Why China's Gen Z Not Worried about Career Prospects or International Politics
China’s Generation Z is carefree, likes to spend money on luxury goods and is not worried about their career prospects or international politics.
That’s one of the key findings of a survey by research firm OC&C Strategy Consultants. “A Generation Without Borders”, a highly detailed analysis the research firm, included 15,500 respondents, born in and after 1998, in nine countries—China, Brazil, Turkey, Poland, Italy, France, Germany, the US and the UK.
When it comes to household spending, Chinese Generation Z leads the race, accounting for 13 per cent of the share, while the US and UK’s same-age population accounts for three per cent.
Why the splurge?
The survey report notes that the high spending power of Chinese Z generation can be blamed on the country’s one-child policy. “Since the launch of the one-child policy in 1980, many Gen Zers in China were born as the only child in their family. Being only children, Gen Zers are more likely to receive generous financial support from their parents than older generations,” it notes.
Developing economies as such account for more household spend. In developing countries such as Nigeria and Pakistan, over 40 per cent of the population are Generation Z, the report says. “In our surveyed countries, Gen Z represent a larger percentage of the population in Brazil and Turkey (around a third of the population) – significantly more than in Western countries like the UK and the US (around a fifth). They leave school and enter the workforce earlier In developing countries Gen Z are more likely to be in employment having left school at an earlier age. This means they are already contributing to household earning and spending earlier than their peers in developed countries,” it adds.
How different are they?
Among the other key findings of the story are that Gen Zers are more likely than previous generations to demand their clothing be “stylish” and “unique”. Gen Zers were 7.2 per cent more likely than previous generations to say that having a unique style is “very important” to them.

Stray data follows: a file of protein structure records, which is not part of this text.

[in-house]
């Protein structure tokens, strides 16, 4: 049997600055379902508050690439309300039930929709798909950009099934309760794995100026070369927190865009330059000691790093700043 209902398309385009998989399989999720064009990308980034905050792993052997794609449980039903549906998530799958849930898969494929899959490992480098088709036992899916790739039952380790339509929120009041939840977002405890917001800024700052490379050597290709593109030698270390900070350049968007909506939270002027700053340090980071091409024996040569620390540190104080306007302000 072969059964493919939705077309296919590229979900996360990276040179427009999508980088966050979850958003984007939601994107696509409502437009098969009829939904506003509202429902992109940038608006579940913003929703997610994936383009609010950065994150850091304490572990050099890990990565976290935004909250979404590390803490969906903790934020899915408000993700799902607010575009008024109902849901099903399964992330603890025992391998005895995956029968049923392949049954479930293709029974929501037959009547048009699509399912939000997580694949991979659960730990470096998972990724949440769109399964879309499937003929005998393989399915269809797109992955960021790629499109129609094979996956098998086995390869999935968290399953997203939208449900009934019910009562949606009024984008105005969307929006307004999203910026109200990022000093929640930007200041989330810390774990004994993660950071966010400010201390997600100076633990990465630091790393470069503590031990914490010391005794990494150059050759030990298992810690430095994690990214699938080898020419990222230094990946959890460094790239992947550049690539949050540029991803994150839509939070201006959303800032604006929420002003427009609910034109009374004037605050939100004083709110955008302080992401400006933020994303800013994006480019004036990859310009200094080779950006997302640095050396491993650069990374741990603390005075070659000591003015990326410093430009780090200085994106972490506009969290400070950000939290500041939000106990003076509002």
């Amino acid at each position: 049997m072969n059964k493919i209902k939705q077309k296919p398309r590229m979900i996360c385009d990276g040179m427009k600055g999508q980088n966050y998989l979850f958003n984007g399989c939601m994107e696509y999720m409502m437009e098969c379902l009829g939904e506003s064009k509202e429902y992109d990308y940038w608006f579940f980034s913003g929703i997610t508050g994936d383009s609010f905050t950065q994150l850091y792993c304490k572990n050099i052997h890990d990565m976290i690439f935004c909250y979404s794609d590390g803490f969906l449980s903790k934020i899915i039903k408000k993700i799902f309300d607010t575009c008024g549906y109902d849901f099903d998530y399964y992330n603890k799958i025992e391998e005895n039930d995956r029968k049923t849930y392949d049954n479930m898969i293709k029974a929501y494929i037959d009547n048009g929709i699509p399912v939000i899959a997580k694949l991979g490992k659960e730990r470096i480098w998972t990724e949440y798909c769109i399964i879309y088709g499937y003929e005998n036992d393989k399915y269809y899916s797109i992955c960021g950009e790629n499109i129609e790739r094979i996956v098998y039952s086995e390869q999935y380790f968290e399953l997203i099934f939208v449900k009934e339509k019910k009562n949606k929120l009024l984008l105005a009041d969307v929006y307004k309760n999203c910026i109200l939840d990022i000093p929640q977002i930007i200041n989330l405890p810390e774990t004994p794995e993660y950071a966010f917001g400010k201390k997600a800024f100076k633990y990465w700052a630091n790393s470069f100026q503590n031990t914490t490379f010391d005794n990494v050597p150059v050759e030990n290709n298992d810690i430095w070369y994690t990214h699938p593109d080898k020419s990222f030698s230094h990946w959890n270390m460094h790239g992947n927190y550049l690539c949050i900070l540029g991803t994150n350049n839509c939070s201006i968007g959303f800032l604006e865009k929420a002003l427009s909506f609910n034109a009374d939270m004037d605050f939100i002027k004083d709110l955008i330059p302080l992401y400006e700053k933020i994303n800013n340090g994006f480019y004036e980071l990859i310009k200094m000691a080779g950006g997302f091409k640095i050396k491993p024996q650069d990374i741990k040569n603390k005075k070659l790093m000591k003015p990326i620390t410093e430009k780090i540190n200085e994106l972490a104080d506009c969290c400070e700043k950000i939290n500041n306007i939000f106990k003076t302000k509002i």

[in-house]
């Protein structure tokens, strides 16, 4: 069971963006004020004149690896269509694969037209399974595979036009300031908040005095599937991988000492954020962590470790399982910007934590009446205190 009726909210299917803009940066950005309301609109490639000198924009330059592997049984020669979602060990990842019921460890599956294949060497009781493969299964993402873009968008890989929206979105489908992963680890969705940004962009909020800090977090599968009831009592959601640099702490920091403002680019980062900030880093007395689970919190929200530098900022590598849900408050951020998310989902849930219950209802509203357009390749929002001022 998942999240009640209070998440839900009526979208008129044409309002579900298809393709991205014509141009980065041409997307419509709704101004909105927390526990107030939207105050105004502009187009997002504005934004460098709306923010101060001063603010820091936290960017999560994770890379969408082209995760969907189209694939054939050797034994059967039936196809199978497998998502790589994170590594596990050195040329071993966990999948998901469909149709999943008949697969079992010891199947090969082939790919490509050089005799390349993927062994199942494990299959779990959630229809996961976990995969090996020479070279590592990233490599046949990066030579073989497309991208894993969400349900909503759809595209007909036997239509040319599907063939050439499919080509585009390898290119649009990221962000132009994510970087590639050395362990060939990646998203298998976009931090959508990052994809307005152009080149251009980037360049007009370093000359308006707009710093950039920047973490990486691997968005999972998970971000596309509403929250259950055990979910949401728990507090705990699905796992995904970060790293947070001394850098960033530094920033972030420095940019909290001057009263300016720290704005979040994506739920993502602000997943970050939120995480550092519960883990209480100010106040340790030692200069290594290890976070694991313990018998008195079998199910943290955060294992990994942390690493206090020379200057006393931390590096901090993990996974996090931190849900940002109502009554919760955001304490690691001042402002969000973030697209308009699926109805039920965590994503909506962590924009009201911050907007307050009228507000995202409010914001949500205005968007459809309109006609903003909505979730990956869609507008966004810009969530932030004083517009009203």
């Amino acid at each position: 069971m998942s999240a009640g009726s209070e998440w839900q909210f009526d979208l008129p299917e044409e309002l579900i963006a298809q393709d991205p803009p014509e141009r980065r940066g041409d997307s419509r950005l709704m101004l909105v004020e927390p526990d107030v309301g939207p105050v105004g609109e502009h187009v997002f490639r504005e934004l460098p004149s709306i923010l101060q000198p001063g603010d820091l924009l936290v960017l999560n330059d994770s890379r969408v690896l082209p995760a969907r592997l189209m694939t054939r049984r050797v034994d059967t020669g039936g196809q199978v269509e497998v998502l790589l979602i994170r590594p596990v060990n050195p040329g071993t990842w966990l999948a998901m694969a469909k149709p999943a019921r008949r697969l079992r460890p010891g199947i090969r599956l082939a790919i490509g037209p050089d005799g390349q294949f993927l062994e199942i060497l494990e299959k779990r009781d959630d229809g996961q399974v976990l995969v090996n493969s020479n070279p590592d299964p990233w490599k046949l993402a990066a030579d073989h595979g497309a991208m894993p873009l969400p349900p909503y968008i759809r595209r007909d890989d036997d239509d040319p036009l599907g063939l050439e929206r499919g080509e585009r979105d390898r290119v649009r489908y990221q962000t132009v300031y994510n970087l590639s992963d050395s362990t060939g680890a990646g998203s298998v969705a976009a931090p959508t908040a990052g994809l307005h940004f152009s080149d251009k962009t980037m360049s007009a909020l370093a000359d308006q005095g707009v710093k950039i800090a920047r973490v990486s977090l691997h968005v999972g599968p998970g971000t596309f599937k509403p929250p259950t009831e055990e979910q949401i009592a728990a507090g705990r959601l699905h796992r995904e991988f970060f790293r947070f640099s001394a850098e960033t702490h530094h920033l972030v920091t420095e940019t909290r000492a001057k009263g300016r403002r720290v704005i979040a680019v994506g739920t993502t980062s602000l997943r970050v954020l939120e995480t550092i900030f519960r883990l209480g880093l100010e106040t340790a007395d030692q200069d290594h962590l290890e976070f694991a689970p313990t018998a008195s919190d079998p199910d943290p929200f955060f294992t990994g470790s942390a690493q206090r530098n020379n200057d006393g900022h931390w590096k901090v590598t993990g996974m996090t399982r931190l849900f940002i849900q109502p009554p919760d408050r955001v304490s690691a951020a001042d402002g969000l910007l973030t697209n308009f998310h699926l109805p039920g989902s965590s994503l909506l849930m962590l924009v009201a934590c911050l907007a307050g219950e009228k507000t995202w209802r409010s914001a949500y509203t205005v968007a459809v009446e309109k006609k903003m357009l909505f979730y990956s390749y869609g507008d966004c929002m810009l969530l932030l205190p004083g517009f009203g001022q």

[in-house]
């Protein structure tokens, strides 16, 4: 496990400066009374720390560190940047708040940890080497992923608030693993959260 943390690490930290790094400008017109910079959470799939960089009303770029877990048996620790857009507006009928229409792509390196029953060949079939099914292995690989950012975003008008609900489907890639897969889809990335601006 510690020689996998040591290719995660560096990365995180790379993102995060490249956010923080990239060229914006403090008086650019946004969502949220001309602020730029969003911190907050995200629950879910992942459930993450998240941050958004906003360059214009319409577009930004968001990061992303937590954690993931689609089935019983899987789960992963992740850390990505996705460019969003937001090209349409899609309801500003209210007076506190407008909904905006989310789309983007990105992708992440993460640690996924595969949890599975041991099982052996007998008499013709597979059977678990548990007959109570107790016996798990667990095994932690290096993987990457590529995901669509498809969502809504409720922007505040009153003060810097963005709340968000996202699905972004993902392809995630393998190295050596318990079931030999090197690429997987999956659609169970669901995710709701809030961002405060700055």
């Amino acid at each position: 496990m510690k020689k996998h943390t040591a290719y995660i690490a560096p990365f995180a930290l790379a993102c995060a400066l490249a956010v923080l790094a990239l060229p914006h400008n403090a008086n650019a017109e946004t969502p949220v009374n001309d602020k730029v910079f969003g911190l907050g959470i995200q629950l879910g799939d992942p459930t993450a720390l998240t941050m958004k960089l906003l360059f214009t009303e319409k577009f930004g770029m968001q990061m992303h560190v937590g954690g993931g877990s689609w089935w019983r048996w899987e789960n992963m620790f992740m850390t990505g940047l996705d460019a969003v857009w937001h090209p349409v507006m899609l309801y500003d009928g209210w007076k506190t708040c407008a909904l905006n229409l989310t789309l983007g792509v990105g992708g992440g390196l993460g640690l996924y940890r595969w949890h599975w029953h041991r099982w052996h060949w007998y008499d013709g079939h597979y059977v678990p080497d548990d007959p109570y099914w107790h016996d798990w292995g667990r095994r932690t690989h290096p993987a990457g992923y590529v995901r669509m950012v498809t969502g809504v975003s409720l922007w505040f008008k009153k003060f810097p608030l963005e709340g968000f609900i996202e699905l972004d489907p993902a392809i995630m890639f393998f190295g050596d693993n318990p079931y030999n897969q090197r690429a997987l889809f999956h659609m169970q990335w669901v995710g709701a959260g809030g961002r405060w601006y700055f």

“It's vital for brands to examine the behaviors and expectations of the next generation of global consumers. ... the way they interact with brands, celebrities and each other is fundamentally different from the millennial and older generations. Businesses that ignore these changes do so at great risk,” says Coye Nokes, partner at OC&C, in a press release.
They are also more likely to be influenced in purchasing decisions by celebrities and friends than earlier generations, which may underscore the need of brands to court major influencers with large followings on Instagram, Twitter, etc. While Gen Zers are interested in reducing waste and they cite the importance of reducing single-use plastic packaging, Gen Z in the US are actually more concerned than previous generations with social justice (equal rights, community welfare and diversity), the study finds.
“Businesses should take note of their increased consciousness and ethical standards, both when supplying products and services, and also to attract Gen Zers to their workforce. Reviewing the supply chain, CSR initiatives and company values should be at the forefront of business marketing,” says Nokes.